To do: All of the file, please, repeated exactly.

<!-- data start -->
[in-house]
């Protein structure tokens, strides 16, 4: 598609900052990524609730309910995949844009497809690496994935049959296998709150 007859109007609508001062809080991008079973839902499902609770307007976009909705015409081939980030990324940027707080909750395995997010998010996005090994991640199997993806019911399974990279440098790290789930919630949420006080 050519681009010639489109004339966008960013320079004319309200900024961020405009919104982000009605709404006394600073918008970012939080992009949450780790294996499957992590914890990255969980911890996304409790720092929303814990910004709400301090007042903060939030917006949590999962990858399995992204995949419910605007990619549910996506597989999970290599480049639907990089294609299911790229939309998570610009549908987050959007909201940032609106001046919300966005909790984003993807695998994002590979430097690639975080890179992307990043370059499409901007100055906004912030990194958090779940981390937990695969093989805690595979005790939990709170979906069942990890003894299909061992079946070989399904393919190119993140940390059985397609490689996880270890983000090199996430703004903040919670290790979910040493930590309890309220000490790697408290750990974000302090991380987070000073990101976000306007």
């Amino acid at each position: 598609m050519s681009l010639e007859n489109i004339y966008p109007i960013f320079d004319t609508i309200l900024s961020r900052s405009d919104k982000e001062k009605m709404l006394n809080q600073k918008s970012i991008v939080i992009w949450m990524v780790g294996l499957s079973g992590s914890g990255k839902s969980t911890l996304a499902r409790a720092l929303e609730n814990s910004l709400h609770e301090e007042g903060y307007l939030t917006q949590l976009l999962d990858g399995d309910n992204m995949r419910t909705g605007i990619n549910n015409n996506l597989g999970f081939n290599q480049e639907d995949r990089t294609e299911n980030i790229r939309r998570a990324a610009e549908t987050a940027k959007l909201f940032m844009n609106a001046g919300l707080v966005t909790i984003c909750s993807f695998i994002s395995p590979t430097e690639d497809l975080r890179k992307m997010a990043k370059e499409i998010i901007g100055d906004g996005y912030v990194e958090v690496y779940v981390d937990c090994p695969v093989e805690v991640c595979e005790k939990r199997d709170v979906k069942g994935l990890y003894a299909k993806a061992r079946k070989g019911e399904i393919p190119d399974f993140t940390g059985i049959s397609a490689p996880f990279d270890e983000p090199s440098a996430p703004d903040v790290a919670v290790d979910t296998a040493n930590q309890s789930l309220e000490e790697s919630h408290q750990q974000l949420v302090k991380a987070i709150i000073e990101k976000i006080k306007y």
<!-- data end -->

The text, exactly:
[in-house]
């Protein structure tokens, strides 16, 4: 598609900052990524609730309910995949844009497809690496994935049959296998709150 007859109007609508001062809080991008079973839902499902609770307007976009909705015409081939980030990324940027707080909750395995997010998010996005090994991640199997993806019911399974990279440098790290789930919630949420006080 050519681009010639489109004339966008960013320079004319309200900024961020405009919104982000009605709404006394600073918008970012939080992009949450780790294996499957992590914890990255969980911890996304409790720092929303814990910004709400301090007042903060939030917006949590999962990858399995992204995949419910605007990619549910996506597989999970290599480049639907990089294609299911790229939309998570610009549908987050959007909201940032609106001046919300966005909790984003993807695998994002590979430097690639975080890179992307990043370059499409901007100055906004912030990194958090779940981390937990695969093989805690595979005790939990709170979906069942990890003894299909061992079946070989399904393919190119993140940390059985397609490689996880270890983000090199996430703004903040919670290790979910040493930590309890309220000490790697408290750990974000302090991380987070000073990101976000306007």
């Amino acid at each position: 598609m050519s681009l010639e007859n489109i004339y966008p109007i960013f320079d004319t609508i309200l900024s961020r900052s405009d919104k982000e001062k009605m709404l006394n809080q600073k918008s970012i991008v939080i992009w949450m990524v780790g294996l499957s079973g992590s914890g990255k839902s969980t911890l996304a499902r409790a720092l929303e609730n814990s910004l709400h609770e301090e007042g903060y307007l939030t917006q949590l976009l999962d990858g399995d309910n992204m995949r419910t909705g605007i990619n549910n015409n996506l597989g999970f081939n290599q480049e639907d995949r990089t294609e299911n980030i790229r939309r998570a990324a610009e549908t987050a940027k959007l909201f940032m844009n609106a001046g919300l707080v966005t909790i984003c909750s993807f695998i994002s395995p590979t430097e690639d497809l975080r890179k992307m997010a990043k370059e499409i998010i901007g100055d906004g996005y912030v990194e958090v690496y779940v981390d937990c090994p695969v093989e805690v991640c595979e005790k939990r199997d709170v979906k069942g994935l990890y003894a299909k993806a061992r079946k070989g019911e399904i393919p190119d399974f993140t940390g059985i049959s397609a490689p996880f990279d270890e983000p090199s440098a996430p703004d903040v790290a919670v290790d979910t296998a040493n930590q309890s789930l309220e000490e790697s919630h408290q750990q974000l949420v302090k991380a987070i709150i000073e990101k976000i006080k306007y």